StudentsFacultyOMM Fellows

Meghan Aabo, Class of 2015

Why Choose WesternU? One of the things I appreciate most about COMP-Northwest is the small size and the accessibility of all of our faculty and staff. They are eager to help, provide enthusiastic support and generously give of their time. Another thing I appreciate is our location. Located about an hour and a half from the coast, the mountains, and Portland – Lebanon truly is centrally located. The scenery of the mid-Willamette valley is vibrant; hiking, biking, climbing, surfing, skiing, snowboarding – all are easily accessible (when time permits). After living out of state for 8 years, it was wonderful to come “home” to Oregon.

Community Service: The community members of Lebanon are warm and welcoming. The student body has integrated in the community in some significant ways from gardens at the public schools to health screenings for medically underserved populations. There are some remarkable opportunities for first and second year students to make an impact in the community and gain valuable experience. There are numerous clubs to get involved with, each offering various workshops, guest speaker seminars and service activities – there is even a school-sponsored club specifically for significant others to get to know each other and form their own network. I commend the intimate, family culture that COMP-Northwest has developed.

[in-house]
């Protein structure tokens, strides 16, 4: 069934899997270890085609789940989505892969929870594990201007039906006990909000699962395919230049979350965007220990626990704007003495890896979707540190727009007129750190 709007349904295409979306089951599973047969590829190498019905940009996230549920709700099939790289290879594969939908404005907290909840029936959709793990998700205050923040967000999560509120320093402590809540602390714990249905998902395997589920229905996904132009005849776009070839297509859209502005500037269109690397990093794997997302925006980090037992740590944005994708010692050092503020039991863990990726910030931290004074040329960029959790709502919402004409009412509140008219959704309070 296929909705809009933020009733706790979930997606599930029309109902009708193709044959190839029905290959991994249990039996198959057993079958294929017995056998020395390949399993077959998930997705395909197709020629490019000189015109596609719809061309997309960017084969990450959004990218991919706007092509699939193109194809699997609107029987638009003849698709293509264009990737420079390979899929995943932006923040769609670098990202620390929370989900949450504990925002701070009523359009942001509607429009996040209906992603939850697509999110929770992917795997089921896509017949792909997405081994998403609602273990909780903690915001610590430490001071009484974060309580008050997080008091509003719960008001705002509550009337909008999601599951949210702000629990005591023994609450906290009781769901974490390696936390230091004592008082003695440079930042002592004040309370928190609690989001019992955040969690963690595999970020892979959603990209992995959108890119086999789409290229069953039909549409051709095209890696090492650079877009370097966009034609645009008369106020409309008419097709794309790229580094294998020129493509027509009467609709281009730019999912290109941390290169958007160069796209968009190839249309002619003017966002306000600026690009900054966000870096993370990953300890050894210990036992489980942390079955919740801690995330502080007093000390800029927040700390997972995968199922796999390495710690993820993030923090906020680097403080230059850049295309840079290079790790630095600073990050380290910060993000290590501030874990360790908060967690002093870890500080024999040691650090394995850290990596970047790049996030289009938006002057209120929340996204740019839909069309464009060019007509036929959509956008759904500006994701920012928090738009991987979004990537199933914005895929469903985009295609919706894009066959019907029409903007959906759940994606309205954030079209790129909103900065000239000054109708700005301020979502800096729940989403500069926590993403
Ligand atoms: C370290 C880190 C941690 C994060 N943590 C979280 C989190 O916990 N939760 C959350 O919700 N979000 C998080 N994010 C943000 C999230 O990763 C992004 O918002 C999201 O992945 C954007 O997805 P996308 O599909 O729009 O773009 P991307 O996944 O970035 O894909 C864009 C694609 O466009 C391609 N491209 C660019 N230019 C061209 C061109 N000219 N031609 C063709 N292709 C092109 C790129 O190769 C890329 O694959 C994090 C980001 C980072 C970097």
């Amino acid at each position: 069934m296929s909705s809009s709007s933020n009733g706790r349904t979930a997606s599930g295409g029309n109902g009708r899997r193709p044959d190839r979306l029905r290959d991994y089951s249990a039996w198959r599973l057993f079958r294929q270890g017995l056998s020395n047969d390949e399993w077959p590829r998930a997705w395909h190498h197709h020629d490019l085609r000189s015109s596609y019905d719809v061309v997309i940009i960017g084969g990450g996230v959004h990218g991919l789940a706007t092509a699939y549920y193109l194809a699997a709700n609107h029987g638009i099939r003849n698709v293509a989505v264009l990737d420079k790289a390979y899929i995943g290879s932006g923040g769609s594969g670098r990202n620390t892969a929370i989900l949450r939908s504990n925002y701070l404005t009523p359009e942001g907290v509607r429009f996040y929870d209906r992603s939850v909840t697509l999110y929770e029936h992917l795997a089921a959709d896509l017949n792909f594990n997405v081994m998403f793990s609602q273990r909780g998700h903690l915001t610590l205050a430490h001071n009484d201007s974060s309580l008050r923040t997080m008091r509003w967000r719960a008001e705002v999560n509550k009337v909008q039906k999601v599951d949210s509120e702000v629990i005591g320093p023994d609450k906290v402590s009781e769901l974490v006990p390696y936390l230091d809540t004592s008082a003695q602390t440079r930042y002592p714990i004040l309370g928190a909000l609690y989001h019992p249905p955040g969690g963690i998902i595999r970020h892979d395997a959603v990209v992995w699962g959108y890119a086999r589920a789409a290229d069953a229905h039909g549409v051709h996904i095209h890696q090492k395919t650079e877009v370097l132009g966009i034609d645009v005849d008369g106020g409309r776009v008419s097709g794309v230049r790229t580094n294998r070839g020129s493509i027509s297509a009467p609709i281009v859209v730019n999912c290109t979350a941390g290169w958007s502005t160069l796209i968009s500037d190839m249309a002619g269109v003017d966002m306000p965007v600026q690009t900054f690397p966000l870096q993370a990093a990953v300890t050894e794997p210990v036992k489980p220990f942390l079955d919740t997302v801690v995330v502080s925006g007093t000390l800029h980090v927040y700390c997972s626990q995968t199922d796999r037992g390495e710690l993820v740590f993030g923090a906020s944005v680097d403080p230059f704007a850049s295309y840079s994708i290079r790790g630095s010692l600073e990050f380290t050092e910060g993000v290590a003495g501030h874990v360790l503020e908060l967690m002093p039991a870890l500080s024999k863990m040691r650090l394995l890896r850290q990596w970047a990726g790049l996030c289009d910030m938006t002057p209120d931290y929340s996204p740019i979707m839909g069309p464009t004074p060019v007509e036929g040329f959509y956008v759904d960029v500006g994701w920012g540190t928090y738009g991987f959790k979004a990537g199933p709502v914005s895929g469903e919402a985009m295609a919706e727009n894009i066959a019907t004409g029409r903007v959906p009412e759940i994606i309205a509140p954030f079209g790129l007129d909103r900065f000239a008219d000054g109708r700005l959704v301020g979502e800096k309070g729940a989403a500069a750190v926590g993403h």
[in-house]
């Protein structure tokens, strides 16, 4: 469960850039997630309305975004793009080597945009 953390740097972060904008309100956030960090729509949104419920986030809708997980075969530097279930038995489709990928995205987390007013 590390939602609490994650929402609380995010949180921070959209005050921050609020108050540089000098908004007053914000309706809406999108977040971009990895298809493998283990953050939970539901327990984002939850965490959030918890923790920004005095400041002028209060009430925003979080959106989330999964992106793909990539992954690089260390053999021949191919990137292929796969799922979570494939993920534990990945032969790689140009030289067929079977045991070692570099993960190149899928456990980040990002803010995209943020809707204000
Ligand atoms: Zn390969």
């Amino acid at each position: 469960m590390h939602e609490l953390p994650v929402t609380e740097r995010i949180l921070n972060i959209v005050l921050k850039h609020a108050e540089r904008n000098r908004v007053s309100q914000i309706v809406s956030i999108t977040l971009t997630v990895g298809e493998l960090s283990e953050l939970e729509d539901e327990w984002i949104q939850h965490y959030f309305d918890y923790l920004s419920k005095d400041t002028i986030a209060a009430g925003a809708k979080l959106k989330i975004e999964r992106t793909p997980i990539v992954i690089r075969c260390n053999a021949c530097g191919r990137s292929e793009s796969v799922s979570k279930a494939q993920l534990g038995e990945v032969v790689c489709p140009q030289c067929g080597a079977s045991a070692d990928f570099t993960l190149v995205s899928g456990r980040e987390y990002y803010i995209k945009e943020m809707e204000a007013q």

Taylor Delamarter, Class of 2016

A typical day at COMP-Northwest: My life definitely revolves around my medical training, and ultimately, my future as a physician. I wake up early in the morning to study for a couple of hours reviewing the material for class that day. Classes are usually from 9-5 with a break for lunch. I often take a short study break after class to hit the gym, eat some food and relax for a bit. Then I review the materials of the day before joining my study group to review for another couple hours. Though the environment can be stressful and sleep is often compromised, I love every minute of it, and know that the sacrifices we make now will only make us better physicians in the end.